Upon meeting many inspirational leaders in business and in the social sector I decided to invite several to come speak at Yale. I partnered with Net Impact at the Yale School of Management to organize a PBS documentary film screening and panel on measuring to outcomes strategy, with speakers from management consulting and McKinsey’s Social Sector Office. We managed to raise $2000 in grants in order to support the event. Following that event I co-founded the undergraduate Net Impact chapter at Yale, helped in assembling the leadership team, and kicked off the club’s activities and preparations for the coming academic year.
When I got back to Yale in the fall my academic direction had shifted to reflect my new interdisciplinary interests and personal values. I took a class at the School of Management on design thinking for organizational and social change, and a class at the School of Architecture on urban design. Together with two M.Arch students we worked on an entrepreneurial business plan to develop a platform for efficient use of space in cities, connecting short-term tenants and vacant spaces to create impromptu co-working communities. We presented the plan at our graduate seminar called Architecture & Entrepreneurialism.
My spring semester senior project looked at purpose-driven organizations that presented positive alternatives of civic participation, economic development, education, and collaborative creativity. I was studying entrepreneurial spaces defining creativity as the serendipitous combination of previously disconnected ideas or disciplines. My approach itself was interdisciplinary: combining architectural theory, organizational structure, and sociology on entrepreneurship. A main part of my thesis – the concept of disruptive innovation – is a theme that I’ve been thinking about since Byron.
One big takeaway for me from Byron is that problem solving is not creating. Transformation isn’t about working with what is there, because the world isn’t simply a set of problems. What Byron presented for me was a way of looking at the world that did not revolve around problem-based thinking. That is why I am interested in entrepreneurship as a visionary endeavor, as the presentation of positive alternatives for people to step into. This new form of engagement, which can be termed disruptive innovation, is described by writer John Thackara in his book In the Bubble: Designing in a Complex World:
Values and manifestos are an important guide to design decisions. But design defined only by limits and prohibitions will not flourish. Telling people to be good seldom works. … Why do most alternativists only talk about new responsibilities and almost never about new possibilities? … The creation of interesting social alternatives has to be as exciting and engaging as the buzz of new technology used to be. … An aesthetics of service and flow should inspire us, not just satisfy us.
Byron introduced me to a form of leadership that uses the language of what is possible, a model of enacting change that is not based on authority, argument, or protest. I’m interested in environments – architectural, urban, and organizational – that facilitate vision, creativity, and inspiration. Spaces, whether they are offices or cities, send a compelling message to the people who inhabit the space. I enjoy studying and researching the leadership and organizational structures that set up the right environments to influence behavior in a positive way.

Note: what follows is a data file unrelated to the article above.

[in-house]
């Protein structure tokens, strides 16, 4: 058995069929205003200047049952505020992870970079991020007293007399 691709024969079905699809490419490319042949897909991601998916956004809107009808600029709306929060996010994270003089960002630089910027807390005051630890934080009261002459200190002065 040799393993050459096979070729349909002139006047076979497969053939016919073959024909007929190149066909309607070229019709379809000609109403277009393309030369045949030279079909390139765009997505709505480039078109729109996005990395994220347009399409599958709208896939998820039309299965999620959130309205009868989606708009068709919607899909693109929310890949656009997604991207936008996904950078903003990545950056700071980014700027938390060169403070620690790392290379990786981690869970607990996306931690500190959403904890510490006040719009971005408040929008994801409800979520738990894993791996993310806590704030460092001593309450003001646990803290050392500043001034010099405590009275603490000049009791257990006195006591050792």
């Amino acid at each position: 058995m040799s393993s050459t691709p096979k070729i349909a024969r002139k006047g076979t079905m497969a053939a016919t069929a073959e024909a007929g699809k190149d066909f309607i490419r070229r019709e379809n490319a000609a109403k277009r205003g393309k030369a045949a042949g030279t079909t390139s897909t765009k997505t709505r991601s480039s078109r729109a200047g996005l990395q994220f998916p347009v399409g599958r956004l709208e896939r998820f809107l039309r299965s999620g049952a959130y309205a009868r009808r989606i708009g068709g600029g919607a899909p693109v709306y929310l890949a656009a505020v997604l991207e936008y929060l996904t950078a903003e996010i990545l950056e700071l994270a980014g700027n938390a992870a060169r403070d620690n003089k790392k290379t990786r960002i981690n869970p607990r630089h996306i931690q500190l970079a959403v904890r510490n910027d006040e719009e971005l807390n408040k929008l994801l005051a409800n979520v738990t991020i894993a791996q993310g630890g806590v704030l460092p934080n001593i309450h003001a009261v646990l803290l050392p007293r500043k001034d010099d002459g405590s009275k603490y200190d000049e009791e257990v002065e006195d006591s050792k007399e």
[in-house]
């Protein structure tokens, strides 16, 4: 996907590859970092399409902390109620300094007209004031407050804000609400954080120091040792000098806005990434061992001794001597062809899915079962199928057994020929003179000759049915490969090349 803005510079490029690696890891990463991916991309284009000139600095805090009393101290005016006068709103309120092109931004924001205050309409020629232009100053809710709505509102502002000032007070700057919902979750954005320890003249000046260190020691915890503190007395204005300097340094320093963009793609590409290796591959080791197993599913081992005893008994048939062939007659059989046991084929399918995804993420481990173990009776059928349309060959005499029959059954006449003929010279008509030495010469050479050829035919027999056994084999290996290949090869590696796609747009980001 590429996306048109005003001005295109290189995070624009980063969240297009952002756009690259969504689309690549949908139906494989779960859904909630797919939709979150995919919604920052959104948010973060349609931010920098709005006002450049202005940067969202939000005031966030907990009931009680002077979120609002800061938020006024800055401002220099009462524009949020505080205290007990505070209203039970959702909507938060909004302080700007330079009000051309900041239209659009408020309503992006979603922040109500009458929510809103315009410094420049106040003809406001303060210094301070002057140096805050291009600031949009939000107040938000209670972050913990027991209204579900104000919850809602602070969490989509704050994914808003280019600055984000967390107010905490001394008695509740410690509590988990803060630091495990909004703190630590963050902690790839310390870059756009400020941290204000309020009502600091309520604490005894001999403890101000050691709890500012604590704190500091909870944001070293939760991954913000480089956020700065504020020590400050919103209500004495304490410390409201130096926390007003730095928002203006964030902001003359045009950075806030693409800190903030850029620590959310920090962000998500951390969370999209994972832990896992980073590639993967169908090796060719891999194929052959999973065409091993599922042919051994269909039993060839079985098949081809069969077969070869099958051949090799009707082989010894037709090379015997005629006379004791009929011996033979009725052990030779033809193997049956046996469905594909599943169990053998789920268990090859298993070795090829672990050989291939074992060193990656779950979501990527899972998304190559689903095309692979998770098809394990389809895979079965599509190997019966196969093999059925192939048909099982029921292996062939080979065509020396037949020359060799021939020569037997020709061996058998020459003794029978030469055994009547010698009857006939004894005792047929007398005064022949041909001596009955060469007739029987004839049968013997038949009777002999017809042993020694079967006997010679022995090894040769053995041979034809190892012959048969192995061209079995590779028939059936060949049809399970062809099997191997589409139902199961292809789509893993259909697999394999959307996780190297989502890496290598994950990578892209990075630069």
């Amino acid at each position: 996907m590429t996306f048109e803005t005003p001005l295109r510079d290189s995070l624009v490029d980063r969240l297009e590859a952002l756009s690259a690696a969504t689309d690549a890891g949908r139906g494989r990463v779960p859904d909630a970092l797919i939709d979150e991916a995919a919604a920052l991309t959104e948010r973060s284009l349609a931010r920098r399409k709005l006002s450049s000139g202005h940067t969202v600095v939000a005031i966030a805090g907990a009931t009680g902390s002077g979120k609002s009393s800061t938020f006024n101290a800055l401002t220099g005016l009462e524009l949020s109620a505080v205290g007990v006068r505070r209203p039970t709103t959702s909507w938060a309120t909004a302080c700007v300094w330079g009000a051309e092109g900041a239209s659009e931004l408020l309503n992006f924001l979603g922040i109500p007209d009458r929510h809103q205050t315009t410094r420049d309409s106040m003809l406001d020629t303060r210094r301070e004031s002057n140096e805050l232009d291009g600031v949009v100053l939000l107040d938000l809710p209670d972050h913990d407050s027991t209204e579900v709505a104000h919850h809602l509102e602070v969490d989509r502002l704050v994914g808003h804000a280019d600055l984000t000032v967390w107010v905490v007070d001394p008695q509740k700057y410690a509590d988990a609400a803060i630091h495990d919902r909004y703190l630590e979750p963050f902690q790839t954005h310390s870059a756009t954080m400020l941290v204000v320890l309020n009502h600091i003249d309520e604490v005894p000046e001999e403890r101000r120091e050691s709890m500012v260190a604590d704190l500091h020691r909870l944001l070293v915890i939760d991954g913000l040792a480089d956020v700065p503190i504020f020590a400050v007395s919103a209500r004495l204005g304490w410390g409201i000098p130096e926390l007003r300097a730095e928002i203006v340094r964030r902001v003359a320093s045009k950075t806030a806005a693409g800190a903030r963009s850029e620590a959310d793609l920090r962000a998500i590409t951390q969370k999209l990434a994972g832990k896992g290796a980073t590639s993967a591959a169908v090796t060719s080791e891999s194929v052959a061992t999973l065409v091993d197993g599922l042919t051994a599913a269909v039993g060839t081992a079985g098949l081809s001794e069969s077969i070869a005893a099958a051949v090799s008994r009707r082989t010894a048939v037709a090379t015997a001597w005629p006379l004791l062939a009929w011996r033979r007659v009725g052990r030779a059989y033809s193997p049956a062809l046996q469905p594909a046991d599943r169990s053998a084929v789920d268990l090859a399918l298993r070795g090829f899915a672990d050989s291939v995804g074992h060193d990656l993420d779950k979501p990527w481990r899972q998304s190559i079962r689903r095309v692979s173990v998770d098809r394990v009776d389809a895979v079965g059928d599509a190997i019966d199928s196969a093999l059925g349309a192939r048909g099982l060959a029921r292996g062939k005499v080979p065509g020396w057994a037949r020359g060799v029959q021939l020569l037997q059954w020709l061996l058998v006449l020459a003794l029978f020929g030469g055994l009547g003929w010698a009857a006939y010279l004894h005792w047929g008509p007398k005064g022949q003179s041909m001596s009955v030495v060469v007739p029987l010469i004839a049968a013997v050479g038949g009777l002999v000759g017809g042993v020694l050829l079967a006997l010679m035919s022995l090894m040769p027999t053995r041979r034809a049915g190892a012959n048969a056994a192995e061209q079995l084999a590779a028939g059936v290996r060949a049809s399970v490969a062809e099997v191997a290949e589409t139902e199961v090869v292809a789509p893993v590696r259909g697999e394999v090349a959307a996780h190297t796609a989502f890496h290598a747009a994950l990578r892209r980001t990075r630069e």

For my next job, as a research associate at Harvard Business School, I’ll be working with two professors looking at the relationship between management and labor within organizations, and the leadership styles that inspire and motivate people. I’m interested in how those values I outlined earlier can work within organizations, and eventually what those organizations can do for society.
I’ve recently learned about the psychological concept of “flow” – that state of existence where a person is fully immersed in an activity with energizing focus, with less dependence on external rewards from the outside. I hope that going forward I will continue to be surrounded by the sorts of intrinsically motivated and purpose-driven leaders I had met at Byron. Indeed, what especially impressed and inspired me about the Byron Fellowship was meeting a great deal of ambitious and talented yet humble people. This is a model of leadership that embraces authenticity, creativity, courage, and imagination.
In a favorite essay of mine called “Solitude and Leadership,” William Dereciewicz writes about a crisis of leadership in America, where we have people who can keep the routine going, but what we don’t have are thinkers: “People who can think for themselves. People who can formulate a new direction: for the country, for a corporation or a college, for the Army—a new way of doing things, a new way of looking at things. People, in other words, with vision.” I am sincerely thankful that the Byron Fellowship has reminded me to have the courage to continue being a visionary and a thinker.